I wrap my hives for winter, either homemade hive cozies or, when I run out of them, black pallet wrap, and I've found that since the wrap traps moisture, latex paint is better than oil based. It seems that latex is more breathable. Oil based paint sometimes lifts and flakes. I'm kind of wondering if a rubber based covering on the outside of the hive bodies would trap moisture in the wood, which might be a problem if the bees couldn't fan it out of there. In a less northerly climate than the one I live in it might not be a problem. I like the price of the product you use; my quart can of liquid rubber cost $22.

  9. #9
    Join Date
    Aug 2013
    Location
    High Hil, MO
    Posts
    6

    Default Re: leak proofing tray feeders

    I think that you may get into moisture problems if you sealed the outside of your box with either rubber product but it would be worth a try on a hive or two just for the knowledge of it and to share with others. I used it strictly for building feeders as a waterproofing sealer. I also thought of using this in place of metal covers but haven't made the move yet.

  10. #10
    Join Date
    Jan 2014
    Location
    Manassas, Virginia, USA
    Posts
    1,069

    Default Re: leak proofing tray feeders

    I'm supposed to pick up a quart of Camcoat food grade epoxy coating tomorrow, if the shipment arrives on time. Brushy Mountain sells it. I have a couple of new wooden top feeders and it just seems really weird to pour syrup into wooden tanks. I don't worry about paint for the outside of the hives, but anything in contact with things bees consume that has a chemical odor (bed liner, bar counter urethane, etc.) as it cures makes me suspicious. But I have no idea if it will hold up so check back in a year and I'll tell you if I think it was a good idea.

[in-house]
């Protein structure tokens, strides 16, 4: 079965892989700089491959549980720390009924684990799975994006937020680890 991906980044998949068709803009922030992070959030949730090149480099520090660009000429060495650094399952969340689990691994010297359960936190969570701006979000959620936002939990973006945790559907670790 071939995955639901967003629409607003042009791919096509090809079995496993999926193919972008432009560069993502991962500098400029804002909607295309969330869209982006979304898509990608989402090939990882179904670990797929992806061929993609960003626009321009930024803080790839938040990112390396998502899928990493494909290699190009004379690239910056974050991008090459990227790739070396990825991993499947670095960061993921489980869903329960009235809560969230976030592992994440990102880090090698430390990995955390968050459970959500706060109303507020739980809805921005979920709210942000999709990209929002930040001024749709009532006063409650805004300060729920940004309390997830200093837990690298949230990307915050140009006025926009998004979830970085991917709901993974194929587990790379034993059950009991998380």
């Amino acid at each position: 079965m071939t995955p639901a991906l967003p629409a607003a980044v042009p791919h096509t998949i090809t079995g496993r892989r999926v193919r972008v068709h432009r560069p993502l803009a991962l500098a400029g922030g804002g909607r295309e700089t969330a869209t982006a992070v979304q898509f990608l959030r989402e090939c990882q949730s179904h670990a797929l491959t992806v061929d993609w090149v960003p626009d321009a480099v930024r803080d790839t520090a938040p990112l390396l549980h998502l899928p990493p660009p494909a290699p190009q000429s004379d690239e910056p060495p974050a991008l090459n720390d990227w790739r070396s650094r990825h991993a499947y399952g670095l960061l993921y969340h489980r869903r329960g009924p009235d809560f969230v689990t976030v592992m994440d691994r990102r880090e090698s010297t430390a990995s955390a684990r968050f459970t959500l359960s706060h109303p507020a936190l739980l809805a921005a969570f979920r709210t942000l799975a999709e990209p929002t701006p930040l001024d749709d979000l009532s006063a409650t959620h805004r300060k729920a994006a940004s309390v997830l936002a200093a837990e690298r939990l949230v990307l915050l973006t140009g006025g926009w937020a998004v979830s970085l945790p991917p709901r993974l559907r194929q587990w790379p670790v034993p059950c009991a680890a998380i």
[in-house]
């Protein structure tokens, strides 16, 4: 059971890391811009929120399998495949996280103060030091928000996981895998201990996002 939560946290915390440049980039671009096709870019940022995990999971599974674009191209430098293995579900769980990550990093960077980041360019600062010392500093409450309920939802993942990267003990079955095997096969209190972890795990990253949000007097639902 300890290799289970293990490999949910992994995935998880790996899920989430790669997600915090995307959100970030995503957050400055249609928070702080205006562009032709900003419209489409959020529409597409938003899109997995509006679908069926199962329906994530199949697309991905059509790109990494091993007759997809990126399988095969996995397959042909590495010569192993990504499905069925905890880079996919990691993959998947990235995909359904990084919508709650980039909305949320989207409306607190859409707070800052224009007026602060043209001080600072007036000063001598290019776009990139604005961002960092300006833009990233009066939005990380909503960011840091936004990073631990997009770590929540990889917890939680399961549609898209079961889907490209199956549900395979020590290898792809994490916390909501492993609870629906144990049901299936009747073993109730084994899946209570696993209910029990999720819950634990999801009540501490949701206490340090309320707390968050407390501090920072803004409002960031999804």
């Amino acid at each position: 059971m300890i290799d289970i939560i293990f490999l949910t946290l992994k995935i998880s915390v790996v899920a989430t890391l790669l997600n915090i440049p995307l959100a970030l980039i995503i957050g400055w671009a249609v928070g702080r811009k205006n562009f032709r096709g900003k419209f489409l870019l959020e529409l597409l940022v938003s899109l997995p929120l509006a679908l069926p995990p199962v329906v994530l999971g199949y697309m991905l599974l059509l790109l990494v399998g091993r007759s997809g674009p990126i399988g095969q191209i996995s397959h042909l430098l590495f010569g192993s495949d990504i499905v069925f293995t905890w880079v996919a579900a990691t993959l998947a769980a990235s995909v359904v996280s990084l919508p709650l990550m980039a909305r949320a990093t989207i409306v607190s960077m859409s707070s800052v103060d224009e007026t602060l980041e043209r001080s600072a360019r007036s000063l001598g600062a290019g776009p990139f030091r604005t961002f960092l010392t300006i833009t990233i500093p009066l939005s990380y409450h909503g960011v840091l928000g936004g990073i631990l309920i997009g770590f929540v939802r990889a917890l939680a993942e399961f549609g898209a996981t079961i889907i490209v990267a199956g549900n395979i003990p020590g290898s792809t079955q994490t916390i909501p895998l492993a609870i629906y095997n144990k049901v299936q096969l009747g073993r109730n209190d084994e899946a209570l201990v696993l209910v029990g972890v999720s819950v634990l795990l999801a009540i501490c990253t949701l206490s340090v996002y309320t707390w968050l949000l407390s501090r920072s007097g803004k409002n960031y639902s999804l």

11. #11
    Join Date
    Jul 2013
    Location
    Morris Plains, NJ USA
    Posts
    251

    Default Re: leak proofing tray feeders

    I simply buy plastic food containers at WalMart and cut them down to fit. Very cheap and will never lead.

Bookmarks

Posting Permissions

  • You may not post new threads
  • You may not post replies
  • You may not post attachments
  • You may not edit your posts
  •  
Ads